Juneteenth: A Day of Jubilee
By TaNefer Camara, Co-Founder of The B.L.A.C.K. Course
January 1st 1863 Abraham Lincoln issued the Emancipation Proclamation which granted freedom to enslaved people under confederate control. However, many enslaved people were not informed of the executive order which would grant their freedom. In Texas where there were an estimated 250,000 people enslaved, this news would arrive two years after the proclamation was announced and signed. On June 19th 1865 General Granger and federal troops arrived in Galveston Texas to anounce the end of slavery and the liberation of the people. The following year on that date, a “Day of Jubilee” which would later become known as Juneteenth was celebrated to commemorate the freedom of the formerly enslaved Black people in America. The celebration grew and as Black people began to migrate throughout the country, Black communities around the country gathered to honor this day. In 1979, Texas became the first state to establish Juneteenth as an official holiday and in 2021 Juneteenth was declared a national federal holiday.
During the period after emancipation, the formerly enslaved set out on a mission to establish their families, communities, schools, churches, farms and businesses. The newly emancipated knew that true freedom is not given and they would have a long road to rebuilding from the irreparable damage that centuries of slavery and oppression took from them. After the celebrations the work began. People sought to reunify with relatives that were sold, they established Freedom schools for people of all ages to learn to read and write and they built homes and cultivated farmland to begin a new life. The Black Midwives, herbalist healers were of the most revered in the community as they took care of the pregnant women, attended births, treated the sick and kept many of our healing traditions alive during a time where we were denied essential medical care. The Black Midwives, Mama’s, aunties and healers were also the ones to assist with breastfeeding and care for women postpartum. Black Midwives of this time not only cared for Black women but also white women as they had during slavery. Birth work, domestic work and education were some of the professions that Black women of this time practiced. Many women sought to be homemakers and care for their families during this period, but poverty and the harsh conditions of the south would lead many mothers back into the workforce.
When slavery ended, another level of terror began, known as the Black Codes; which were enacted during the period of reconstruction from 1865-1877. These codes restricted the movement and freedom of Black folks. This included curfews, exclusion from certain businesses and services included healthcare, banks, schools, employment and voting rights. Violations of these codes were so strict and nearly impossible to navigate that they would land people either in jail, dead or back in a status of slavery. The Reconstruction Act of 1867 sought to weaken these codes by requiring all states to uphold the 14th amendment, however in the rural south enforcement and adherence to the act was low. During this time Black men did exercise their right to vote and hold public office. After Reconstruction ended these protections were removed and Jim Crow laws replaced the Black codes further oppressing and restricting the rights of Black people in America. Many of the formerly enslaved would still be tied to plantations as share croppers while others left for distant lands and areas to escape the oppression and terrorism that ensued in the years after emancipation.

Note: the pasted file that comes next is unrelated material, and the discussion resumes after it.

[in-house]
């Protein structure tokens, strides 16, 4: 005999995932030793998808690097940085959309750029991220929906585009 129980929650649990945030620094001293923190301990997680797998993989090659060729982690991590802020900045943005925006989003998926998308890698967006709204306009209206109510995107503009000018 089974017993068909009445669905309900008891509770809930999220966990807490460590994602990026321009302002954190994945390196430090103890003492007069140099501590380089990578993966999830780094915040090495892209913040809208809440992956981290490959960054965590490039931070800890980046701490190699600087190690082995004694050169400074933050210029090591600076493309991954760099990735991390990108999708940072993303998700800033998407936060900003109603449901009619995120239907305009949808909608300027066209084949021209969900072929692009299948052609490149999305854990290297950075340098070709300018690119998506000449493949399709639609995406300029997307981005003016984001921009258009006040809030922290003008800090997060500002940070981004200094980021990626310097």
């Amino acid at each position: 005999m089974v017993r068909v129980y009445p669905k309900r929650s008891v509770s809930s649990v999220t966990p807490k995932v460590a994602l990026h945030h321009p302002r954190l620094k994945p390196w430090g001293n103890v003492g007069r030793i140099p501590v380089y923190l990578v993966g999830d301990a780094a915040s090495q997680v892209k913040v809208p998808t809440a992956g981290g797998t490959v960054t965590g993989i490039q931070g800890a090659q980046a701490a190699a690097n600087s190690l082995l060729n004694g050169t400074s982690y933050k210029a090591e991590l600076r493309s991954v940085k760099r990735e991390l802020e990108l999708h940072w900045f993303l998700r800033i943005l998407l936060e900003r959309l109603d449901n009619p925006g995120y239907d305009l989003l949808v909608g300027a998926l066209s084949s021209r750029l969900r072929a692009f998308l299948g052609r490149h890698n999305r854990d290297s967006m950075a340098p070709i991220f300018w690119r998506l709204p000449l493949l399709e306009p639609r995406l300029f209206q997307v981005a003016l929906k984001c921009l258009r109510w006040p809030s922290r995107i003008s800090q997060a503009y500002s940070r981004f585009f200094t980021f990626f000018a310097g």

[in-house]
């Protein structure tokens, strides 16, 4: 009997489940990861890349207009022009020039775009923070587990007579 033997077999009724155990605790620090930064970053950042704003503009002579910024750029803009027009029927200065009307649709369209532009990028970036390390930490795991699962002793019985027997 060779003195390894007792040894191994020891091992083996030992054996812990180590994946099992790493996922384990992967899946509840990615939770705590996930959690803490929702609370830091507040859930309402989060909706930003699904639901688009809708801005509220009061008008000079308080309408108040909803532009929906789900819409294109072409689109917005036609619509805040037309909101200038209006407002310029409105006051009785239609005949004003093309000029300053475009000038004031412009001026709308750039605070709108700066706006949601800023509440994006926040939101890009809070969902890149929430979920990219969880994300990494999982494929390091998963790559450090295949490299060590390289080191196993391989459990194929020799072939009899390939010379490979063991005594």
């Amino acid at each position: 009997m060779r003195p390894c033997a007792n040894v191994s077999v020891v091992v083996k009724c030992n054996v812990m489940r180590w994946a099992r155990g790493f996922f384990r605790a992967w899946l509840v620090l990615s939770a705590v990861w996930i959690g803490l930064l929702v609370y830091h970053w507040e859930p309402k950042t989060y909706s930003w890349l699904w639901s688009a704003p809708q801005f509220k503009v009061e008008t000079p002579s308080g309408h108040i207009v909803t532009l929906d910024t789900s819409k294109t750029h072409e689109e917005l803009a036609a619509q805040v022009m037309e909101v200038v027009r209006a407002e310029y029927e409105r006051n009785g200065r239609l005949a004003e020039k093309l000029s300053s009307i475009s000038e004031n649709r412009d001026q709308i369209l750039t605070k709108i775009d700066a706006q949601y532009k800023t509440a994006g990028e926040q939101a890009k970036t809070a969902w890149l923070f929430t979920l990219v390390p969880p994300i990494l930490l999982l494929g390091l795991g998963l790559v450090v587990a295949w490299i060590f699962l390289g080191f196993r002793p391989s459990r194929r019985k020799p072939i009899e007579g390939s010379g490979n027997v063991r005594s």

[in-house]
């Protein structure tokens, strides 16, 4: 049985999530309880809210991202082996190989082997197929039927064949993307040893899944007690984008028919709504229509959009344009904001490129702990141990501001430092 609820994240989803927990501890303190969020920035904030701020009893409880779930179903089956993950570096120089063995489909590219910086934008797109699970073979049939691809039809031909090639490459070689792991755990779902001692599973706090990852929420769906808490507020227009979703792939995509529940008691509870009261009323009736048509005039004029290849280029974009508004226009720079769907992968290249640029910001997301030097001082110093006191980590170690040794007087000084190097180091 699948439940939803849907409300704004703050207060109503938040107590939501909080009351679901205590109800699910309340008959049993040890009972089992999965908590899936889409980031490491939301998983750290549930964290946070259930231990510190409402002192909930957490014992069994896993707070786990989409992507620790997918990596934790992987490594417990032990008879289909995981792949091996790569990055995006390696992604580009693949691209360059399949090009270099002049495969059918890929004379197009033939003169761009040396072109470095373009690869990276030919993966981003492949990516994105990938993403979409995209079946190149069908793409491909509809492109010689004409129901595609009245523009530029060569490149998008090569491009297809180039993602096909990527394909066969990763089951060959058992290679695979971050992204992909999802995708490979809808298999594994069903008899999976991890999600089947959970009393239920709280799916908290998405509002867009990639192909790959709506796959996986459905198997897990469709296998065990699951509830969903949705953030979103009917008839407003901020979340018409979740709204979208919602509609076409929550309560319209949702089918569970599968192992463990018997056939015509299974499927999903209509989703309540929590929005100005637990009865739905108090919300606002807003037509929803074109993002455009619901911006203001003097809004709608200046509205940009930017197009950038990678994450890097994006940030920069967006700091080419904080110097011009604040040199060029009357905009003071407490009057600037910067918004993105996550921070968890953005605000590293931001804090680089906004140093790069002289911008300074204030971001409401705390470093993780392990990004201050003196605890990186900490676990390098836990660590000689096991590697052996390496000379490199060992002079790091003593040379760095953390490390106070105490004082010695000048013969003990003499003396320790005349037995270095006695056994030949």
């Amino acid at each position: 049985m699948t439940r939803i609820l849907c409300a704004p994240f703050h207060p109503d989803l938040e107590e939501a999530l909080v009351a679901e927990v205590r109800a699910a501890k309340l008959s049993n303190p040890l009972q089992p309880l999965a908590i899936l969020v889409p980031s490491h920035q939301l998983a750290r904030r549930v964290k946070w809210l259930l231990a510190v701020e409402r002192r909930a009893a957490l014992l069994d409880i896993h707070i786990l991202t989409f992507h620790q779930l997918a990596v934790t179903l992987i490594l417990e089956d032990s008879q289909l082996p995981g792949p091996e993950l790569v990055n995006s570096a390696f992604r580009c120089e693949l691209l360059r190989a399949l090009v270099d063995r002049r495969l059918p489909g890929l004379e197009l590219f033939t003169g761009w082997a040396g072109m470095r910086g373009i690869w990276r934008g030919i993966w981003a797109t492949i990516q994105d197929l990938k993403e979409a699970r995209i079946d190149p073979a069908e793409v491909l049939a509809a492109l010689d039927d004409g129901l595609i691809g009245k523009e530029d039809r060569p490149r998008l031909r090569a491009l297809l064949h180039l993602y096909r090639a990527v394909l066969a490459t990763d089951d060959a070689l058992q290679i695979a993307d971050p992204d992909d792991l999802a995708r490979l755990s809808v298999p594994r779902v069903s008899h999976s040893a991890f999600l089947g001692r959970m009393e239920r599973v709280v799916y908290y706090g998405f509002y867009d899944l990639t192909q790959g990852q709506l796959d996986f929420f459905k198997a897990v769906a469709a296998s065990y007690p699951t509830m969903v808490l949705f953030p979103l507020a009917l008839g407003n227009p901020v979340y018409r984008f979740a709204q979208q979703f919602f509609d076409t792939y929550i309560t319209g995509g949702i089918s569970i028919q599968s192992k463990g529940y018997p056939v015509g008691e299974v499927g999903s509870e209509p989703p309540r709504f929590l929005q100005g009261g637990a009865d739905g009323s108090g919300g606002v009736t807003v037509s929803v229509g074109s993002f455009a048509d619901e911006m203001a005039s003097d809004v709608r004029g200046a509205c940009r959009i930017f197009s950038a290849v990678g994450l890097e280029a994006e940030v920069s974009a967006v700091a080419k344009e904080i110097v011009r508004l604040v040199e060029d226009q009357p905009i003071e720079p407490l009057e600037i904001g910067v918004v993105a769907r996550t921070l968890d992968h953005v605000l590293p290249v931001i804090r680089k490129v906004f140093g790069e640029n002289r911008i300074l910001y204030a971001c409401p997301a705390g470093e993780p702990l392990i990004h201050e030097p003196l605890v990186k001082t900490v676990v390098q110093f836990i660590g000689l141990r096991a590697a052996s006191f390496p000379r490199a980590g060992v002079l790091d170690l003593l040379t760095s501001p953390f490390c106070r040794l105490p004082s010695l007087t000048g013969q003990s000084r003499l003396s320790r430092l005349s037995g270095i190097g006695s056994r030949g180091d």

One of the greatest priorities of the newly freed was the unification of the Black Family. Slavery tore families apart; children were taken from their parents, husbands and wives, siblings, loved ones and friends were separated. So upon emancipation one of the first orders of business was to reunify with family. We see that unification in the reclaiming of practices such as marriage, birth and breastfeeding. Enslaved people did not have rights over their bodies, their reproduction or their babies. Freedom meant the ability to reclaim autonomy and self-determination, to decide when to have children, how to raise them and to breastfeed them.
Juneteenth was a Family celebration, a coming together of generations to honor their ancestors, pay respect to elders and teach the youth. Through storytelling, food, music, worship and prayer. We recognize this day and continue the legacy. We see Juneteenth as a time for reflection and healing. Part of that healing is reclaiming our traditions, developing new traditions and forging a path for future generations to follow.
The Lactation Network joins The B.L.A.C.K Course in Commemorating Juneteenth. The B.L.A.C.K. Course which is an acronym for Birth, Lactation, Accommodation, Culture and Kinship is a foundational lactation education course that centers the history, culture, spirituality and lived experience of Black People in America, the descendants of slavery and people of the African diaspora in a comprehensive lactation education course. We invite you to learn more about our history and vision for the future as we cultivate healing in reclaiming, promoting and supporting the art and culture of Breastfeeding in the Black Family. In celebration of Juneteenth, The B.L.A.C.K. Course Juneteenth webinar is available for your viewing until July 3rd. You can access the webinar HERE.